Right now, I split my time several ways. I’m a second-year iSchool student at the University of Wisconsin-Madison, and I work two jobs: one for the Oral History Department here on campus, processing born-digital audio files, and one at Culver’s, as the organization’s first archivist. At Culver’s, I’ve been knee-deep in all kinds of audiovisual materials: 35mm film, U-Matic tapes, DAT tapes, VHS tapes, and on. Before joining Culver’s, I was a Project Assistant at the Wisconsin Historical Society, where I served, for two years, as the assistant to the Wisconsin State Historical Records Advisory Board. On behalf of the Board I: planned and handled logistics for quarterly meetings, wrote meeting agendas, took detailed meeting minutes, and wrote many state-wide communications on behalf of the state archivist. This past summer, I was a Web archiving intern at the Library of Congress, where I was fortunate enough to explore many aspects of the practice: the legality of Web archiving and how the Library curated their collections, in particular. It’s an experience I still carry with me: I enjoy the discussions that surround archiving the Web, and I hope to begin a program at Culver’s in the near future. I’d love to be part of the Roundtable in this volunteer capacity: I think it’s important to give back to the profession that has already given so much to me, and I have ample experience when it comes to handling the logistics of an organization and its meetings.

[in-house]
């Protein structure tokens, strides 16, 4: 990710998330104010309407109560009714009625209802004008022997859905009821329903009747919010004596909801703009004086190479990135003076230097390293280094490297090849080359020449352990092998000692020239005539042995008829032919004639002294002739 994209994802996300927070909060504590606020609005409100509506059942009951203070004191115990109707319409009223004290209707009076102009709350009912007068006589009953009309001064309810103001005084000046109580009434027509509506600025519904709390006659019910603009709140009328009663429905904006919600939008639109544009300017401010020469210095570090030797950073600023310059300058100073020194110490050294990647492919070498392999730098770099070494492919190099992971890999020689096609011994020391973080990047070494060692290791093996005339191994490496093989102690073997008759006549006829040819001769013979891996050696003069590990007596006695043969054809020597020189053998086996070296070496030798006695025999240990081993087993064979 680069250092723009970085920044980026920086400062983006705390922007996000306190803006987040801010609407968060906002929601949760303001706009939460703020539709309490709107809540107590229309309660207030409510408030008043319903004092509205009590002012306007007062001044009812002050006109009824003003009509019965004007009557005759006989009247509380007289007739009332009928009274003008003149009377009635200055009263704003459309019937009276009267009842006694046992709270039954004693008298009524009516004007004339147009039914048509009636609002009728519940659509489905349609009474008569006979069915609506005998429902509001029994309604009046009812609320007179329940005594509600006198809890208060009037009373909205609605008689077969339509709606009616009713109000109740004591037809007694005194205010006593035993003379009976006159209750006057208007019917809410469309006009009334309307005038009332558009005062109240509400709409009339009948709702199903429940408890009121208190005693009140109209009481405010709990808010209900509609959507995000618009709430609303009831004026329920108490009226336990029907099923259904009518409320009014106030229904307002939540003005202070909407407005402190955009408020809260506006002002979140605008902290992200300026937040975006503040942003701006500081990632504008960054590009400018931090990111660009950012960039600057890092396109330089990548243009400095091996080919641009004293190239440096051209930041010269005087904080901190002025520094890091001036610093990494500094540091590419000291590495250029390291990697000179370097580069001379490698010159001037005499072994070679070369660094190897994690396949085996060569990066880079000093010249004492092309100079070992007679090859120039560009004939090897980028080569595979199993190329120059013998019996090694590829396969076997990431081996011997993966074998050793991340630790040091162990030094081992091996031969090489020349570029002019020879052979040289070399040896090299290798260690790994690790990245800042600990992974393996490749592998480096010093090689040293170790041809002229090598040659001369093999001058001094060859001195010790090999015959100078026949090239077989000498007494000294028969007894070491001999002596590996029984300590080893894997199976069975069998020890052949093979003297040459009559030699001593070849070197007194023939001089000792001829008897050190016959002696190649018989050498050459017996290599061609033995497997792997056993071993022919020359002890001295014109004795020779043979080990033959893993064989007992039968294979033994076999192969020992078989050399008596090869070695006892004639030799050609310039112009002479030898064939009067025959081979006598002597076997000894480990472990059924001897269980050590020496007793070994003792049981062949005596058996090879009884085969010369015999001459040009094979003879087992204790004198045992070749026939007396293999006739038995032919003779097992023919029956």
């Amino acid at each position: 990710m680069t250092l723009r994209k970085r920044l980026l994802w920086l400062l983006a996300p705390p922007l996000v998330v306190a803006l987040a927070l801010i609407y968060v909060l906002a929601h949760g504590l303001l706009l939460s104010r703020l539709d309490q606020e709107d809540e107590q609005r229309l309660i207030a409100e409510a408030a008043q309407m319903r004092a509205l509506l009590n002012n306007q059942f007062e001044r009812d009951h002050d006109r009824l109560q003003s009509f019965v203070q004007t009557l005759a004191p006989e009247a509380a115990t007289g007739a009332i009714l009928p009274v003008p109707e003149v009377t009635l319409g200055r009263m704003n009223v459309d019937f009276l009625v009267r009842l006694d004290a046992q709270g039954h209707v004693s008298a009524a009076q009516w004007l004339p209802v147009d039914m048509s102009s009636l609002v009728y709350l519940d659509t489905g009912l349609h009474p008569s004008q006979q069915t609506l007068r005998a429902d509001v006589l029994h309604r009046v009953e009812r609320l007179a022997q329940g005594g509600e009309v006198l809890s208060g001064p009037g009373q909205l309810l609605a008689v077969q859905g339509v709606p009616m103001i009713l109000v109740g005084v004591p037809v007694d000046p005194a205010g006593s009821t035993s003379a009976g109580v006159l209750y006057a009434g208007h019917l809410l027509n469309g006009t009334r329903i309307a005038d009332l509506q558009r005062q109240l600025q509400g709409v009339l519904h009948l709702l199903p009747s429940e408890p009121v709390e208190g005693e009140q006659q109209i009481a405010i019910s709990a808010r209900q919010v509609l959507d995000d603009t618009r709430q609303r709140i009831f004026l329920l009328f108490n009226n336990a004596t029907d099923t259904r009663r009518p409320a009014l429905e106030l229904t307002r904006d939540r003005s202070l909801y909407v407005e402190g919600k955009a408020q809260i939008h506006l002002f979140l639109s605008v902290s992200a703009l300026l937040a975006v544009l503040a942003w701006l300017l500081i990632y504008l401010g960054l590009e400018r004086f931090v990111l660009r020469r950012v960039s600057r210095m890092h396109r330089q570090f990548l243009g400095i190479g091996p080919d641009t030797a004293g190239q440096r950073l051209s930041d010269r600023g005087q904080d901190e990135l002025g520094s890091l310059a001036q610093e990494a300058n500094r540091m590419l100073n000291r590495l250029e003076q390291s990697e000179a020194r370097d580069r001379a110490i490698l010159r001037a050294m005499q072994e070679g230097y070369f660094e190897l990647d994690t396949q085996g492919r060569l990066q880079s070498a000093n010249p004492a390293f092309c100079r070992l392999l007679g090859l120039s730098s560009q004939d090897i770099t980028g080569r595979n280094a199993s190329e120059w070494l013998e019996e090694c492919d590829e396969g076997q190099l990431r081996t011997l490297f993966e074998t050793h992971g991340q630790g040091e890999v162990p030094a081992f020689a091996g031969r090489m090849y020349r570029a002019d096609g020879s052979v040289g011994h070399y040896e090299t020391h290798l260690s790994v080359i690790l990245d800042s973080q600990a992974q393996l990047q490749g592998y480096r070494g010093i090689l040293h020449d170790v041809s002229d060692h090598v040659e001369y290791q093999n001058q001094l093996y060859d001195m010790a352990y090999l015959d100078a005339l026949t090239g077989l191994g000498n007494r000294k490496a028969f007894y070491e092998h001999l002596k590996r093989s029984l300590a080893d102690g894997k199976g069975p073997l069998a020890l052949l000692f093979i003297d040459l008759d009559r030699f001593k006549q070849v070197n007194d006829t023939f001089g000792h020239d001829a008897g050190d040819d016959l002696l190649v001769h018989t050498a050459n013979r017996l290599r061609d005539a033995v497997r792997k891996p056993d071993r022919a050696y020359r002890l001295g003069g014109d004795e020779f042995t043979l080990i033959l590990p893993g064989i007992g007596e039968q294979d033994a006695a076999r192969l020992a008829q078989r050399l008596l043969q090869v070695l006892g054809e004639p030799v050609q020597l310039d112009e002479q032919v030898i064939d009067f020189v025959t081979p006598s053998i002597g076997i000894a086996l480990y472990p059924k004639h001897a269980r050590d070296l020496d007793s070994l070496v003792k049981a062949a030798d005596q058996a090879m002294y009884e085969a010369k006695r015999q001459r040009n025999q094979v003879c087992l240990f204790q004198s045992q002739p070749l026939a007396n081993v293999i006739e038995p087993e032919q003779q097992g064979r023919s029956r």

Alexis A. Antracoli
I am currently the Assistant University Archivist for Technical Services at Princeton University’s Mudd Manuscript Library, where I lead technical services operations, including the implementation of our web archiving program. Previously I worked as Records Management Archivist at Drexel University and Project Archivist at the Bentley Historical Library. I graduated from the University of Michigan’s School of Information in 2011 with a specialization in Archives and Records Management.